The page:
A Rate Hike Worked for Russia. Why Not South Africa?

(Bloomberg Opinion) -- Time to take a leaf out of Moscow’s playbook? It might be a smart move for South Africa’s central bank to follow Russia’s lead and raise interest rates on Thursday.

It would certainly be unexpected. Only three of the 19 economists in a Bloomberg survey are calling for a 25 basis point increase. There’s logic to that call.

The economy’s unexpected contraction in the first half looks like an aberration. Gross domestic product may come in at 1.3 percent for the full year, in line with the pace of 2017. And even if inflation ticks up on Wednesday to the 5.2 percent forecast, this will still lie within the central bank’s target range of 3 to 6 percent. 

The issue is the rand. Its 16.5 percent drop against the dollar this year makes it the fourth-worst performer in emerging markets. An interest-rate hike this week could make the difference between regaining control of the currency and the start of a downward spiral on the order of the Turkish lira’s.

A Rate Hike Worked for Russia. Why Not South Africa?

Confronted with a similar situation, the Central Bank of Russia confounded economists’ expectations by delivering a surprise 25 basis-point rate increase on Friday. This demonstration of the monetary authority’s determination to contain inflation at the first whiff of accelerating prices — in the face of political opposition — lent the ruble some much-needed stability.

It’s a different story for Turkey. The central bank’s 625 basis-point rate hike on Thursday also came as a surprise, not least because it arrived mere hours after President Recep Tayyip Erdogan railed against tighter policy. But though the move was the right one, the central bank’s delay has proved very costly, as I have argued. And despite the magnitude of the move the currency is still floundering.

South Africa should take note. The key to the central bank’s decision lies in its bond market, or rather, who owns it.

A Rate Hike Worked for Russia. Why Not South Africa?

Forty percent of government securities are held by foreigners, double the emerging market average. Unfortunately, it’s not as easy as it used to be to cover debt interest payments, as Bloomberg Intelligence’s Mark Bohlund has pointed out.

As the rand has faltered yields have risen, with the benchmark nine-year government bond now at 9.2 percent. What South Africa now owes to foreign investors far outweighs what it earns from investments abroad.

A Rate Hike Worked for Russia. Why Not South Africa?

Though it reported a healthy trade surplus for most of 2017, this year has seen some worrying dips into deficit as prices of the nation’s two principal exports, gold and platinum, deteriorated, driving mining production down to a six-year low. Though the surplus is back, and a weaker rand should encourage demand for exports, it’s too small to cover the vast payments to foreigners.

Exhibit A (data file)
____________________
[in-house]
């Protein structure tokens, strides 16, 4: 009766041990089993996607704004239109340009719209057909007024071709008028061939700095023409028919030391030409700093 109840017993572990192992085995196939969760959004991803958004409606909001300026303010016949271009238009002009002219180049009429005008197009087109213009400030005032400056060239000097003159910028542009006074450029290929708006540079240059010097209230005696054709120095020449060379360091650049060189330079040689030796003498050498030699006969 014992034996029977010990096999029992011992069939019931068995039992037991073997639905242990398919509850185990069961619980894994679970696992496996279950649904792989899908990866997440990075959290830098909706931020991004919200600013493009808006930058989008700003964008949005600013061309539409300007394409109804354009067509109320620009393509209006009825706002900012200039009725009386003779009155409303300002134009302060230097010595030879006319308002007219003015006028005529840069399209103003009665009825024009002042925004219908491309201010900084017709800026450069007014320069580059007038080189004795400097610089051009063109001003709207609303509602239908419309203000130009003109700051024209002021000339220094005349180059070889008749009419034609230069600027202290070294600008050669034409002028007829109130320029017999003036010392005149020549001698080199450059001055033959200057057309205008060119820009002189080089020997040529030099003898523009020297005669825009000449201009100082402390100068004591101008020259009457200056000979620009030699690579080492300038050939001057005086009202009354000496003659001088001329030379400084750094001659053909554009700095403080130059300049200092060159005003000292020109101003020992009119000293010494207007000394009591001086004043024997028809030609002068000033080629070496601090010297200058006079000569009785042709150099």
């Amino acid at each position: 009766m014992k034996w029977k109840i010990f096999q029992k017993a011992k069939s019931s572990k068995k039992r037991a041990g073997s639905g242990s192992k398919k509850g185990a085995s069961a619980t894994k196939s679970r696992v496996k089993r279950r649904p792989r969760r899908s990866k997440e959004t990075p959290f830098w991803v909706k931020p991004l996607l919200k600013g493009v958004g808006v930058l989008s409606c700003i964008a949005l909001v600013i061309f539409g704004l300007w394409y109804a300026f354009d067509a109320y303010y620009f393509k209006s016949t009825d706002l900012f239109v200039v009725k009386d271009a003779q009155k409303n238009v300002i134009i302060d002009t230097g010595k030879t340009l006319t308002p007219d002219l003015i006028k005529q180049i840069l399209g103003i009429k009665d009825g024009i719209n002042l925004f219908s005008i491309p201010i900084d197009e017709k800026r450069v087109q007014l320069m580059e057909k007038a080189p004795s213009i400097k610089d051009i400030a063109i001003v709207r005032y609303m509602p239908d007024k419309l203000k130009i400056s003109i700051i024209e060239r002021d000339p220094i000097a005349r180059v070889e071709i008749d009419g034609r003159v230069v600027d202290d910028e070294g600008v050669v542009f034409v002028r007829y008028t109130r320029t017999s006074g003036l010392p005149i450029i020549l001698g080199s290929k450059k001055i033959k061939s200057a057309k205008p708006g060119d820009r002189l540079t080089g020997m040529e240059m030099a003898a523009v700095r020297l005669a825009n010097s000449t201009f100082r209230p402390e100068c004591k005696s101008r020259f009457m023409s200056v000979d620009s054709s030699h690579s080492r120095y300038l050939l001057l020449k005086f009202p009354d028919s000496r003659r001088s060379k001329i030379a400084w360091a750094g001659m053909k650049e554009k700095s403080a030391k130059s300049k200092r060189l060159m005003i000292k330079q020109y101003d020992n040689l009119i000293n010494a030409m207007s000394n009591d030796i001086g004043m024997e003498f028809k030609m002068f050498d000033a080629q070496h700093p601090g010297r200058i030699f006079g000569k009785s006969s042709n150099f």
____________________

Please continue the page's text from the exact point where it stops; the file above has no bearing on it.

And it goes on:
This adds up to a current account deficit that’s deteriorating at a faster rate.

A Rate Hike Worked for Russia. Why Not South Africa?

A weaker rand will only worsen this — and a deeper decline could spark the kind of capital flight that could turn into a serious rout. 

The simplest way for the central bank to strengthen the rand and narrow the current account deficit — which it should aim at, under its financial stability mandate — would be to raise interest rates. Add to this the inflationary pressure that gets created by a weaker currency, and there’s good reason for officials to do more than a hawkish hold. 

A Rate Hike Worked for Russia. Why Not South Africa?

South Africa had for some time been the lodestar of emerging markets, offering relative stability and sophisticated, liquid markets. But an unfortunate combination of events have hit at the same time, and the arrival of a new president earlier in the year hasn’t seem to have done much to assuage investors’ concerns, even as Moody’s Investors Service maintained its investment-grade rating. 

The country needs to try and differentiate itself from wider emerging market contagion. It may have serious problems of its own, but they are not of the magnitude of Argentina’s or Turkey’s. A proactive rate hike could make all the difference.

This column does not necessarily reflect the opinion of the editorial board or Bloomberg LP and its owners.

Marcus Ashworth is a Bloomberg Opinion columnist covering European markets. He spent three decades in the banking industry, most recently as chief markets strategist at Haitong Securities in London.

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